RUSSIA 1914 - 1924

The Effect of World War I on Russia

The Effect of World War I on Russia

Initially, it looked like World War I would help Nicholas II. People were outraged at Germany, and the war helped to bring out their patriotic side. It seemed the war would unite people behind the Tsar and his failing autocratic system.

But then it all quickly started to go wrong.

Russian Troops fleeing from German Troops - History GCSE Revision* Millions of Russians were killed at the front, partly due to the incompetence of military leaders and the soldiers’ lack of equipment and training. Up to 10 million had been killed by 1917. Nicholas scored a massive own goal by being personally involved in leading the army through these disasters – this made it look like the slaughter was his fault!

* The War caused huge economic problems, including starvation and a lack of fuel – this made people back in Russia incredibly angry and encouraged them to start protesting against the regime. Starving people who had nothing to lose by complaining were very dangerous to regimes such as Nicholas II’s. The lack of food was partly a result of the fact that millions of peasants had been sent to fight in the war, meaning there was a shortage of people to produce food. It was also caused by the fact that the railway network was used mainly for transporting troops and military equipment instead of food and fuel.

Rasputin - History GCSE Revision* Middle class people started to question the system of government because a man named Rasputin appeared to be controlling the government – Rasputin was a religious mystic who the Tsar’s wife developed a bit of a crush on, partly because he claimed to have powers to cure her sick children. Nicholas was off at the front, and Rasputin saw fit to step into his shoes while he was away. Sensible people questioned how a nutjob like Rasputin could possibly have reached such as position of power, and saw it as demonstrating the failure of Russia’s political system.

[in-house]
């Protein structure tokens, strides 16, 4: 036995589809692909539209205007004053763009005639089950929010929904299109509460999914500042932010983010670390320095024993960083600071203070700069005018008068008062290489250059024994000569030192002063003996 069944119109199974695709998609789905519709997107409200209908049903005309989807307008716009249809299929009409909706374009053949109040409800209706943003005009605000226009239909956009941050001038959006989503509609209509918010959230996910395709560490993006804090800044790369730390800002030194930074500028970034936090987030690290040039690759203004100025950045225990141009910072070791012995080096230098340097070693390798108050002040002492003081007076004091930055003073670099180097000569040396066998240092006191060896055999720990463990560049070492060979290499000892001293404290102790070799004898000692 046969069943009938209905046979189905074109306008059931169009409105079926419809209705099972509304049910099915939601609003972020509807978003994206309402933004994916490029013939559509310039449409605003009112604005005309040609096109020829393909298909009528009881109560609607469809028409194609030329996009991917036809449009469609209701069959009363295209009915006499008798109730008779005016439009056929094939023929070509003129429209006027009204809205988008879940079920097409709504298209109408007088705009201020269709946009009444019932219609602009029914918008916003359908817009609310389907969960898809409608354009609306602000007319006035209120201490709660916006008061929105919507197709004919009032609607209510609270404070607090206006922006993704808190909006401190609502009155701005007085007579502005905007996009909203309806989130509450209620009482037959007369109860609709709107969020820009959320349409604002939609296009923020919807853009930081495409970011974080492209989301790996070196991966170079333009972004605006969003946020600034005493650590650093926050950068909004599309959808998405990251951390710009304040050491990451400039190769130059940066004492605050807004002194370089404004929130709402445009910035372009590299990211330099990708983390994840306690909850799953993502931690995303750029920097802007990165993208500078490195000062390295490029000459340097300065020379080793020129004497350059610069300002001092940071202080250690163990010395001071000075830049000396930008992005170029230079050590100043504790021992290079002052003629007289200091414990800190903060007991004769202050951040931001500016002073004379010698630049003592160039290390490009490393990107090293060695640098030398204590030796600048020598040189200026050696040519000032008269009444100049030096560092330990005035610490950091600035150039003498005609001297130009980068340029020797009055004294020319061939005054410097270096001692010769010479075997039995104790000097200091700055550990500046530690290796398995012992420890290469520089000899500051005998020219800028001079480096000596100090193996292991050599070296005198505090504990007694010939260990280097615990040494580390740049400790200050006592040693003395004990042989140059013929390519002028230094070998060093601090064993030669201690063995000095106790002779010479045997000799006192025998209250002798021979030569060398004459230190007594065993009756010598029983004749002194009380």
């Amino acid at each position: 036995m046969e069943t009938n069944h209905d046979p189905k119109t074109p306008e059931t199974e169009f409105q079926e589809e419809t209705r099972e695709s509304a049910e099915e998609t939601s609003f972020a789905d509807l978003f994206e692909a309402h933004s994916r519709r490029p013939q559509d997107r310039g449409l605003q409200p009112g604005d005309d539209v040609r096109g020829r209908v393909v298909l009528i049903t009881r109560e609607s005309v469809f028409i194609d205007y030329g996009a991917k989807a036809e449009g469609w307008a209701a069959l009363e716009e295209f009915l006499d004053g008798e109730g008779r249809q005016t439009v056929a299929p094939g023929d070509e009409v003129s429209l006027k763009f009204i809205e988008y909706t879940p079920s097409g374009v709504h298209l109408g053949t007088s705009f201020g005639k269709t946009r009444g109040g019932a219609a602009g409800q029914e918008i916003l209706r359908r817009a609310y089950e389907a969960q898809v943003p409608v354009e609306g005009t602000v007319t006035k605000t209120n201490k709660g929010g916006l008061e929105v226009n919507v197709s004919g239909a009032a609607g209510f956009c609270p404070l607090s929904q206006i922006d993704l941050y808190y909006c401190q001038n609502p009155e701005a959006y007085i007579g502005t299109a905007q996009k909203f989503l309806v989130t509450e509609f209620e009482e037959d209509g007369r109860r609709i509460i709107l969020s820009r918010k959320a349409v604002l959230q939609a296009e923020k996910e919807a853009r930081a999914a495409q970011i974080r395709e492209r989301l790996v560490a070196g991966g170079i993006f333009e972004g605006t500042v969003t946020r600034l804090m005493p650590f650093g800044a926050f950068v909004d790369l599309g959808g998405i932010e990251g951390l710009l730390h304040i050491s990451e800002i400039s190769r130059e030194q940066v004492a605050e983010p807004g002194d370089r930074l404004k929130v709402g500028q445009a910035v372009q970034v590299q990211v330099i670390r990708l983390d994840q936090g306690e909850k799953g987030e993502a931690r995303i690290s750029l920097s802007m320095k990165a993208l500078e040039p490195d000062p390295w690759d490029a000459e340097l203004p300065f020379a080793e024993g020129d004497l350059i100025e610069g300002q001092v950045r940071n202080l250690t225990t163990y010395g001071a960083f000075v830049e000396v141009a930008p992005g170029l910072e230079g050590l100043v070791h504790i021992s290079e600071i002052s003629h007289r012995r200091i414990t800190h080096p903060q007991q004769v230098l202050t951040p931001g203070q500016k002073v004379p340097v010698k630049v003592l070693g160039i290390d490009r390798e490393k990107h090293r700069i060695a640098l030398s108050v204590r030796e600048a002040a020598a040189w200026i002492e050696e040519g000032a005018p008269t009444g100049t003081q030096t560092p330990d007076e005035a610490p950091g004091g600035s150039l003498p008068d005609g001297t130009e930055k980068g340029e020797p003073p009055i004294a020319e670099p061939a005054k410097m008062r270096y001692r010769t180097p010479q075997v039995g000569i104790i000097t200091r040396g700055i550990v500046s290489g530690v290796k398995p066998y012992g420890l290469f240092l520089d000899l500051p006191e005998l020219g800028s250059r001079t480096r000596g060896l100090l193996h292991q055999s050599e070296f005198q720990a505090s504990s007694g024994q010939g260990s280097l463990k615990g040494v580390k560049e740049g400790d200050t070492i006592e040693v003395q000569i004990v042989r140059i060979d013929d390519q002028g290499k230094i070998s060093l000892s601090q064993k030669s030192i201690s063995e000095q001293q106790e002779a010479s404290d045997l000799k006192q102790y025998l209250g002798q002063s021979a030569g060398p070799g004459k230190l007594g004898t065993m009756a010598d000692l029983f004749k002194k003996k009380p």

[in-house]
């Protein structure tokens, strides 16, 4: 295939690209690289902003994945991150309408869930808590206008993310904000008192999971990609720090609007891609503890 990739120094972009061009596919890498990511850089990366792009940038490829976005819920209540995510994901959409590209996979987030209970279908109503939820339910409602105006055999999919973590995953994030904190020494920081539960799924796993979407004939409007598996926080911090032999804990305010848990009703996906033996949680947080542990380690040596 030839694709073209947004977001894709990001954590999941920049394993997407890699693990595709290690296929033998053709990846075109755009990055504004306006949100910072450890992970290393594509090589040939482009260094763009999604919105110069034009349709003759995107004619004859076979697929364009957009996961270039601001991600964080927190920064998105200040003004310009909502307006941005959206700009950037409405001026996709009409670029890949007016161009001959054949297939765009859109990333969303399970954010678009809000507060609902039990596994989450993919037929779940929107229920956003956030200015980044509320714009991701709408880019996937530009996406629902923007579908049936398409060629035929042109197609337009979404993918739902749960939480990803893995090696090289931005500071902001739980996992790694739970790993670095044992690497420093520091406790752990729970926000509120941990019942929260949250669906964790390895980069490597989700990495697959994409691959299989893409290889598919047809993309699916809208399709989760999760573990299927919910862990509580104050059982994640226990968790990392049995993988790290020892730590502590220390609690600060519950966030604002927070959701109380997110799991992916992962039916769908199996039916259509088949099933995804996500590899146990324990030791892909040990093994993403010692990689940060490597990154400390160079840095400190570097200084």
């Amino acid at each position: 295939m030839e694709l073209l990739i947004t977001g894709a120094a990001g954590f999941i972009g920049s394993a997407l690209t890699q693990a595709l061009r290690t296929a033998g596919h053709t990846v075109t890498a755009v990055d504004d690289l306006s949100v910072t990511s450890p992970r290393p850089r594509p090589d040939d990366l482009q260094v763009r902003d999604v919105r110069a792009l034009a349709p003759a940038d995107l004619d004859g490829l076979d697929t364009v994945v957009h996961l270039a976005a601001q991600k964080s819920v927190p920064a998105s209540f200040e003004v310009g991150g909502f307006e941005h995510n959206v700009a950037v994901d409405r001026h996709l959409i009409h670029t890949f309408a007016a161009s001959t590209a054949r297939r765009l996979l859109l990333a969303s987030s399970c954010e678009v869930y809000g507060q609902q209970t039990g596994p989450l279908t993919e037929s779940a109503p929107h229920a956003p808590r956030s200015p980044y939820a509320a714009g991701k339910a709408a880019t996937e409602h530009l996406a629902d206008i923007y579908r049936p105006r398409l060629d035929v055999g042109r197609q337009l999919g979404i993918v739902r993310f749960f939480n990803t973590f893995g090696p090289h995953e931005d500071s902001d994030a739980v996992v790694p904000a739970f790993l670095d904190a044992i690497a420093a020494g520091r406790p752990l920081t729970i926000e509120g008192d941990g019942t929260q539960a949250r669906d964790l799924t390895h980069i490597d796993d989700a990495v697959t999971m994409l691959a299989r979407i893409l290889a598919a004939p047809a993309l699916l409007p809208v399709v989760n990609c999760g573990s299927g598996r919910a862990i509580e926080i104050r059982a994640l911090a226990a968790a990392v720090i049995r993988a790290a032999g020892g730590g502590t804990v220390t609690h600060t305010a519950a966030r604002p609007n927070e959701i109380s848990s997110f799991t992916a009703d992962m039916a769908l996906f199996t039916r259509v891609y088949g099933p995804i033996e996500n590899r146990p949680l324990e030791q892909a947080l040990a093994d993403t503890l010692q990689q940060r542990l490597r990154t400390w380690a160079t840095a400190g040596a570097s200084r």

The result of these problems was a wave of protests that began in early 1917 in towns across Russia. People began to riot after protests to demand bread got out of control. Nicholas’s wife – who many people hated anyway because she was a German, and therefore seen as being one of the enemy – demanded that soldiers shoot the protestors. Instead, the soldiers joined in with the protestors – they were also sick of how badly the country was being run! Together the workers and the soldiers formed Soviets – assemblies of people that democratically made decisions.

By this point Nicholas Romanov and his wife were by some distance the most unpopular people in Russia. Without soldiers to attack its opponents, Tsar Nicholas’s regime was finished. Nicholas couldn’t even get back to St. Petersburg for a last attempt at clinging to his throne.

A revolution (the February Revolution, in fact) had begun.